Arthur's love for Gwenyvere is motivated by her "beauté and fayrenesse," which basically just means beauty and, well, beauty. So this means that Merlin's offer to find Arthur a woman who's both beautiful <em>and </em>virtuous<em> </em>is not much more than a thinly veiled hint that Gwenyvere lacks of the latter trait. Merlin knows what's up. He's well aware that Gwenyvere's love affair with Launcelot will contribute to Arthur's downfall. But he's equally aware of the stubbornness of love, so he decides to help Arthur marry Gwenyvere anyway. Do you think that was a wise decision? Should Merlin have pulled the plug?
So this Sir Launcelot encresed so mervaylously in worship and honoure: therefore he is the fyrste knyght that the Frenysh booke makyth mencion of aftir Kynge Arthur com from Rome. Wherefore Quene Gtwenyvere had hym in grete favoure aboven all other knyghtis, and so he loved the Quene agayne aboven all other ladyes dayes of his lyff, and for hir he dud many dedys of armys, and saved her from the fyre thorow his noble chevalry. (152.1-7)
If the dynamic duo of desirability in women is beauty and virtue, its counterpart in men is what Launcelot has: "worship and honoure," or a good reputation and trueness to his word. It's this combo in Launcelot that causes Gwenyvere to fall in love with him. Really, who could resist?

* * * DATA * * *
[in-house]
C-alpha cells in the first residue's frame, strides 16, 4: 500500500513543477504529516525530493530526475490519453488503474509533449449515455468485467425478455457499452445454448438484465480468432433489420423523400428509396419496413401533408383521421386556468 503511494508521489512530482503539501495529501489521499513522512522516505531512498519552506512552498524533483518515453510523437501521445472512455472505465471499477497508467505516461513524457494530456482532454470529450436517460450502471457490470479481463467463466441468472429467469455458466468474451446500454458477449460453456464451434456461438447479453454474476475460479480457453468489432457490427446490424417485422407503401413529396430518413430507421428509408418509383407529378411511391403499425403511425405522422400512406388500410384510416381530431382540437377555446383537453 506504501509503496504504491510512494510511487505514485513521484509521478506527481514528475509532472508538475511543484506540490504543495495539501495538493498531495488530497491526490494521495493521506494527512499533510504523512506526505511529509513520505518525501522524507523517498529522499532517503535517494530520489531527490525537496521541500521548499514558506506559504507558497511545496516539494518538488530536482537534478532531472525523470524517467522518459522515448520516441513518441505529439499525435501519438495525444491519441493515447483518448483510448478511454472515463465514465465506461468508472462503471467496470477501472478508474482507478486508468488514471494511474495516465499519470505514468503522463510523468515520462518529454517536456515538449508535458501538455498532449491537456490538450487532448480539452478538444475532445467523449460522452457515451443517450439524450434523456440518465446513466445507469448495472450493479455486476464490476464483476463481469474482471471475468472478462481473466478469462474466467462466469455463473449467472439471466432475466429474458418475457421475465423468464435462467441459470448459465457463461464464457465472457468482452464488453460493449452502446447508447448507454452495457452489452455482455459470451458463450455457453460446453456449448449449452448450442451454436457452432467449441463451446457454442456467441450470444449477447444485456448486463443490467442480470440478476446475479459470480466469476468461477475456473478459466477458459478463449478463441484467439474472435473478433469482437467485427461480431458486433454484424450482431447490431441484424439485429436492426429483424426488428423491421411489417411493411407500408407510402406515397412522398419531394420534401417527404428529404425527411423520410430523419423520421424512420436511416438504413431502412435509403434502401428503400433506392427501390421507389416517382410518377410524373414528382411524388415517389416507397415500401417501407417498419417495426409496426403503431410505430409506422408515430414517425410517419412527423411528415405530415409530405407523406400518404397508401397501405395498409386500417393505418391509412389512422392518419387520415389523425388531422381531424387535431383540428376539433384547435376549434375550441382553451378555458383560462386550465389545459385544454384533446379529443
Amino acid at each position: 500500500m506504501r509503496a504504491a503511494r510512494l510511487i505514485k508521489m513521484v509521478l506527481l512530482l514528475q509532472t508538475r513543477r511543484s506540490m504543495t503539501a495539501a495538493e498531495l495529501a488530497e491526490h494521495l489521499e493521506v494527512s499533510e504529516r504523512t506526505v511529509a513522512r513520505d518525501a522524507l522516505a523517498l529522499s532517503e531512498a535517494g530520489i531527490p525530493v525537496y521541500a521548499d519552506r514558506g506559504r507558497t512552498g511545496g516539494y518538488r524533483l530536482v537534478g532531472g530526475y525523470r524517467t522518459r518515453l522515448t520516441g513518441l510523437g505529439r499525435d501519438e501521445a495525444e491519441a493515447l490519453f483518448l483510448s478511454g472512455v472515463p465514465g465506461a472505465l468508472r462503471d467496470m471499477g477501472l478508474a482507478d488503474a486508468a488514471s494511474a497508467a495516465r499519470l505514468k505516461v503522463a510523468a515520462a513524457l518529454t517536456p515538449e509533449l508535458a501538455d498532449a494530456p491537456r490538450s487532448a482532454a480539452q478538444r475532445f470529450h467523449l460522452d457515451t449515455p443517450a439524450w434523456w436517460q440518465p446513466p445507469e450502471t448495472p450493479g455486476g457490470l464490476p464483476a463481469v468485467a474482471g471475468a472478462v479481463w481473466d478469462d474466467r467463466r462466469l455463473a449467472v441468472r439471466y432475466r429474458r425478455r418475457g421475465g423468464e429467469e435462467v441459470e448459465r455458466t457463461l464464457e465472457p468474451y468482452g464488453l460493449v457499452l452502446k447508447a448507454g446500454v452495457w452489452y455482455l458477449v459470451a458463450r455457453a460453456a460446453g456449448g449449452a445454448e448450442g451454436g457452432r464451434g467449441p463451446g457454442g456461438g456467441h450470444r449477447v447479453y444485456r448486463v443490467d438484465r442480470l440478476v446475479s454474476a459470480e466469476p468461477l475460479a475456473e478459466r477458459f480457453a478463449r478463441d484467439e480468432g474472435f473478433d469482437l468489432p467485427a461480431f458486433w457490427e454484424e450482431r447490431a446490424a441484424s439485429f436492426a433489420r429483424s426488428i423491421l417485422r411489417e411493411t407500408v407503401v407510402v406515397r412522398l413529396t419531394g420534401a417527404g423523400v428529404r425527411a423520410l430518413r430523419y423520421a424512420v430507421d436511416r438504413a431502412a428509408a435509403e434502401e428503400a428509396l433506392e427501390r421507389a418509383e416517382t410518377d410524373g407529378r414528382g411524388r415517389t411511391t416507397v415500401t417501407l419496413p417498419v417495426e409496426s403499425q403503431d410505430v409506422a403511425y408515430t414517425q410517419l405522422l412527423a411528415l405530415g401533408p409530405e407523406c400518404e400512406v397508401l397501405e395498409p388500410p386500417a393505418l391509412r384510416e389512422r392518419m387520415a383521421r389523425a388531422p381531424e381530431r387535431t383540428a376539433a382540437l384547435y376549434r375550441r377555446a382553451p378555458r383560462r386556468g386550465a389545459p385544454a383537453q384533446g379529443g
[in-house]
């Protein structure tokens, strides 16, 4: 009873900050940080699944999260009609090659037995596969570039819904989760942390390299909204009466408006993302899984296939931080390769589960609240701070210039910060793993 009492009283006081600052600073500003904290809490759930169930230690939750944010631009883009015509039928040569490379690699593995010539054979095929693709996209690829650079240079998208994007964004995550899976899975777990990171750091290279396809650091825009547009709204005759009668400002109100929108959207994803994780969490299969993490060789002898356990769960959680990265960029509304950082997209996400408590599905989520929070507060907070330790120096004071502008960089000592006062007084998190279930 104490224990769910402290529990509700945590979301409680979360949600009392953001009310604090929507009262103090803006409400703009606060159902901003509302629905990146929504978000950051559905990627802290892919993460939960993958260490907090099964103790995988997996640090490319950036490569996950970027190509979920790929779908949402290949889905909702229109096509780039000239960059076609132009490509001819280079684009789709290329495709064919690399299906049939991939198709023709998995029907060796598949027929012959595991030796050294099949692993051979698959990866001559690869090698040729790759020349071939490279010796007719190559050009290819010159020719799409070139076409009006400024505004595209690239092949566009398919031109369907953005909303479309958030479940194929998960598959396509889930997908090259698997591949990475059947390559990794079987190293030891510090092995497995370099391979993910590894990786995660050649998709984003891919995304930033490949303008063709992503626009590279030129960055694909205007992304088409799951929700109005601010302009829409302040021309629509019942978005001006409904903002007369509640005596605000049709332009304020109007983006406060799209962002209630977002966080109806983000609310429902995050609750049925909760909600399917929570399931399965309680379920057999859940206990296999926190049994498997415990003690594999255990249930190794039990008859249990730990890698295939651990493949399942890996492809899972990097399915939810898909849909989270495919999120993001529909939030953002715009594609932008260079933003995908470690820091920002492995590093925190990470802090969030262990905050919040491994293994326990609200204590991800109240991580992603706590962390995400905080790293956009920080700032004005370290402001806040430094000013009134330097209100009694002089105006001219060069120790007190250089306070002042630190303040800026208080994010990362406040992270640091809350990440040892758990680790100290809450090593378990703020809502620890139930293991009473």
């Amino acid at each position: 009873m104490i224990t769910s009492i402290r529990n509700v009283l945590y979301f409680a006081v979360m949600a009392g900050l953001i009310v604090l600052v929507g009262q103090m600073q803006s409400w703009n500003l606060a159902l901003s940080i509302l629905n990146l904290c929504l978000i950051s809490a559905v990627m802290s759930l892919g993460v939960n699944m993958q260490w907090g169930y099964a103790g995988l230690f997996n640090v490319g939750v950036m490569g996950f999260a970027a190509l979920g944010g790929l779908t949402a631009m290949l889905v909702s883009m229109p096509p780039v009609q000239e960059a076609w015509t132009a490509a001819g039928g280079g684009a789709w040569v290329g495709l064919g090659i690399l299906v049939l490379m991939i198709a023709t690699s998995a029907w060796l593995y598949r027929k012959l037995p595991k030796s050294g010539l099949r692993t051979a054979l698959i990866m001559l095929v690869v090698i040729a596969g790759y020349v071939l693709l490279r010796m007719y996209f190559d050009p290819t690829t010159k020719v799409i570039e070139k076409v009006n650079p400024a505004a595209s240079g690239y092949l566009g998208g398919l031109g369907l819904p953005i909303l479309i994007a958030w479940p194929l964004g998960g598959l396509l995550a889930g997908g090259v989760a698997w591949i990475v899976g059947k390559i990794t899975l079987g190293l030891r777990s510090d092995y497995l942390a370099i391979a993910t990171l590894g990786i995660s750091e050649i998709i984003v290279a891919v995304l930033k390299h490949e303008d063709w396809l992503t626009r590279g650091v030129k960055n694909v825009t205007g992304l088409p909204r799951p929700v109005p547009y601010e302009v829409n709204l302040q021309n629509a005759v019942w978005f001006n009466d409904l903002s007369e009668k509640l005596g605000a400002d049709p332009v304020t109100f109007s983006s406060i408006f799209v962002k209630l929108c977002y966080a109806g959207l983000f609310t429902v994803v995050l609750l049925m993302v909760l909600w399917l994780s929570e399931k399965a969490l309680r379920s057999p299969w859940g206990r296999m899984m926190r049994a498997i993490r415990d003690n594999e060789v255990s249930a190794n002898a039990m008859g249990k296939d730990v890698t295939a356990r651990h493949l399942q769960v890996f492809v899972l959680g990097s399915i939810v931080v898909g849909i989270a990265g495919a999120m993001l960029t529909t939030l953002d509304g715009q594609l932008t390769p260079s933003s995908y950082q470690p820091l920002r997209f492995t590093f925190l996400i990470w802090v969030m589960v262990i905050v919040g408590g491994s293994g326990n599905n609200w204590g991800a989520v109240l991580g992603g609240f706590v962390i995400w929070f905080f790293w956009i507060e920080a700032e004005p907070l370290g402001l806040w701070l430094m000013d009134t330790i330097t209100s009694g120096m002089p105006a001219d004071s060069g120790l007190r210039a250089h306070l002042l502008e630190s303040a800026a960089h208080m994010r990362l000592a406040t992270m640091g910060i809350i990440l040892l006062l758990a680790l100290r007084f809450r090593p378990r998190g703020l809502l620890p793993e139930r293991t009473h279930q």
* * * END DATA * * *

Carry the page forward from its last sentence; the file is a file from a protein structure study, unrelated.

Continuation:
"Because that we undirstonde youre worthynesse, that thou art the noblest knyght lyvyng, and also we know well there can no lady have thy love but one, and that is Quene Gwenyvere – and now thou shalt hir love lose for ever, and she thyne. For hit behovyth the now to chose one of us foure." (155.8-12)
Throughout <em>Le</em> <em>Morte, </em>Launcelot is constantly being propositioned by women who attempt to lure him away from Gwenyvere. He proves his devotion to her by not giving in, even when his or her lives depend on it.
"But hit is noysed that ye love Quene Gwenyvere, and that she hath ordeyned by enchauntemente that ye shall never love none other but hir, nother none other damesell ne lady shall rejoyce you – wherefore there be many in this londe, of hyghe astate and lowe, that make grete sorow." (164.27-31)